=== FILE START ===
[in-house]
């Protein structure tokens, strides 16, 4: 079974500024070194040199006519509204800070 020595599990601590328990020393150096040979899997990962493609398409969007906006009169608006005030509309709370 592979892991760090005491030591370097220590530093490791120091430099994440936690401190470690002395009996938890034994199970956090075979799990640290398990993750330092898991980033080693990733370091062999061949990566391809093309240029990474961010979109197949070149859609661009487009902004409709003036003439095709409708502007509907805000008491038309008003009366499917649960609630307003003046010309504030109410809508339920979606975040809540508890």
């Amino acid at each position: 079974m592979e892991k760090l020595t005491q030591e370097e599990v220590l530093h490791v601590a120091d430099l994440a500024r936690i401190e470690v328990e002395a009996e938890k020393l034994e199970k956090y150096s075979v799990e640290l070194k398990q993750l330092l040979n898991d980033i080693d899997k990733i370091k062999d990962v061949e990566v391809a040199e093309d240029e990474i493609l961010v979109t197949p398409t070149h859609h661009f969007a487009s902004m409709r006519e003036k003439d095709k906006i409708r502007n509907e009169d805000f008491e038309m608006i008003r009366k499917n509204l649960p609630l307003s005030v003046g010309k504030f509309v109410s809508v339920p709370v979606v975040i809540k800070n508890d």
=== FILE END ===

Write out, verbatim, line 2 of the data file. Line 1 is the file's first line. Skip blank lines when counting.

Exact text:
């Protein structure tokens, strides 16, 4: 079974500024070194040199006519509204800070 020595599990601590328990020393150096040979899997990962493609398409969007906006009169608006005030509309709370 592979892991760090005491030591370097220590530093490791120091430099994440936690401190470690002395009996938890034994199970956090075979799990640290398990993750330092898991980033080693990733370091062999061949990566391809093309240029990474961010979109197949070149859609661009487009902004409709003036003439095709409708502007509907805000008491038309008003009366499917649960609630307003003046010309504030109410809508339920979606975040809540508890």